Leading the Scottish Fire and Rescue Service
Running the fourth largest Fire and Rescue Service in the world is a major undertaking and one that Chief Fire Officer Martin Blunden embraces with characteristic enthusiasm. FIRE Correspondent Catherine Levin finds out how it’s going and what the future holds for the Scottish Fire and Rescue Service.
Moving to a new service and a new country, Martin is now leading a fire and rescue service of just under 8,000 staff covering over 80,000 square km, making it geographically the largest in Europe. “It’s a stunning, stunning country to live in,” he says. Rather than be intimidated by the scale of his new job, Martin thinks of it as a Fire and Rescue Service with people. “That’s how I’ve got around the size and scale. I genuinely try not to engage with ‘it’s an enormous service’, otherwise it would just fry my brain.”
Having joined in January 2019, Martin is yet to visit all 357 stations. It is a challenge, he says. He spent a four-week handover period working with Alisdair Hay, the first Chief Fire Officer for the combined Scottish Fire and Rescue Service (SFRS). He visited the four areas of Scotland on the mainland and many of the Scottish Islands. The tour gave Martin a sense of not only scale but the differences in the communities that make up Scotland.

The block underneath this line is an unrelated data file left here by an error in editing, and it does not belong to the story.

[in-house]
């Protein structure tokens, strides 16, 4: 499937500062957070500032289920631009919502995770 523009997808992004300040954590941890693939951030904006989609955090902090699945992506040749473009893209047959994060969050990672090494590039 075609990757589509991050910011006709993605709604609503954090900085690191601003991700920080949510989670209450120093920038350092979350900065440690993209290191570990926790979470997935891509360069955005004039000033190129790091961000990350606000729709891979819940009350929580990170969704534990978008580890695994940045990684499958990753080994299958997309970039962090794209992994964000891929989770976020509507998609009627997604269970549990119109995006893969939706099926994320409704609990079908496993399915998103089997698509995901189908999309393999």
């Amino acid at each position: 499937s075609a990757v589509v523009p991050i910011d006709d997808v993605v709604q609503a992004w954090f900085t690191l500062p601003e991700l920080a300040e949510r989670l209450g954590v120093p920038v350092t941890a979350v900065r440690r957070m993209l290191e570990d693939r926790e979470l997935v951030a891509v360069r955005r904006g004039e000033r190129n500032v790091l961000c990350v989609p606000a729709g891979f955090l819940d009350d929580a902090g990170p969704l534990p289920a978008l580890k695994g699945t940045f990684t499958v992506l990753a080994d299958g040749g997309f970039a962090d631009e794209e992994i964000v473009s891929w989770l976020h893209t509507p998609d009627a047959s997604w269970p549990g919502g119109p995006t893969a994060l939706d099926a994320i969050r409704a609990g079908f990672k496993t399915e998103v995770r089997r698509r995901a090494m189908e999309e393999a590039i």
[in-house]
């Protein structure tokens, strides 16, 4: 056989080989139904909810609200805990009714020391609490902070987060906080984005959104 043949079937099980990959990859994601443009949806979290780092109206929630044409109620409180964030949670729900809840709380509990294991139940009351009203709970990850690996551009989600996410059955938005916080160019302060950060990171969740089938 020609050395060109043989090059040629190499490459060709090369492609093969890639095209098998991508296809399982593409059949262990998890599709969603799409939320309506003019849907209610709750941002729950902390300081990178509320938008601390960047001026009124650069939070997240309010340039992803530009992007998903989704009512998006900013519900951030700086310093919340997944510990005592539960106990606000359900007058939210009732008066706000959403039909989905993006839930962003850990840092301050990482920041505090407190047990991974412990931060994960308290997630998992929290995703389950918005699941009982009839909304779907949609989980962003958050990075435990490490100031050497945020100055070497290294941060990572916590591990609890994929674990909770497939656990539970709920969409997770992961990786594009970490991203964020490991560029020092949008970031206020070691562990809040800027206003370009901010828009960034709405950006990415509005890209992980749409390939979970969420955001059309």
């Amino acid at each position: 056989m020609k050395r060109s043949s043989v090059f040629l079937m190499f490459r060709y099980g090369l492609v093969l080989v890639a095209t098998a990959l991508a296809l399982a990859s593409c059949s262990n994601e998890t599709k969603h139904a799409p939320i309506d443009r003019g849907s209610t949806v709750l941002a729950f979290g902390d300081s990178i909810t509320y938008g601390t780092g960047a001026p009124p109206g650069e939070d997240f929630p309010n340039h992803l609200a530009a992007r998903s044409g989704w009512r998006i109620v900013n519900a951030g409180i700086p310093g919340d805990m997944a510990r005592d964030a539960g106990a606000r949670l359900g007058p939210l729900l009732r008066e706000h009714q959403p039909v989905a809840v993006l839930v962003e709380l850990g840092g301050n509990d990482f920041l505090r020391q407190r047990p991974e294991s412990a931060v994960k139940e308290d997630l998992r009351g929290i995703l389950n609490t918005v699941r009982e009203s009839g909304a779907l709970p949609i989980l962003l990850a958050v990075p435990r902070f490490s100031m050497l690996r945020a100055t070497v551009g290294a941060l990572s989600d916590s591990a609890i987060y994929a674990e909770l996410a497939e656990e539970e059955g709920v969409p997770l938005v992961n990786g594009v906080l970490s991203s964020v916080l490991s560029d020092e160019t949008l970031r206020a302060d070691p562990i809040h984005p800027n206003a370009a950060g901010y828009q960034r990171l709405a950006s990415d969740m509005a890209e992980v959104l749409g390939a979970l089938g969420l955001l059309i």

Trying to understand how firefighting works on the 91 populated islands off the coast of Scotland, he found that: “You walk on a fire station there and it feels like home. It looks like a fire station; people talk fire stuff; they talk about their communities and they are super passionate about what they do.”
“I genuinely try not to engage with ‘it’s an enormous service’, otherwise it would just fry my brain”
Communication is also a challenge when staff are spread so disparately across Scotland, a hangover from the time when Scotland had eight fire and rescue services. Martin says that technology has made a massive difference to the way they work. A recent investment in Microsoft Teams for shared working and virtual meeting means that when the Covid-19 crisis hit, they were well positioned to transition from office working to home working. Although they did need to move from desktop computers in offices to laptops based in people’s home, but that was soon addressed.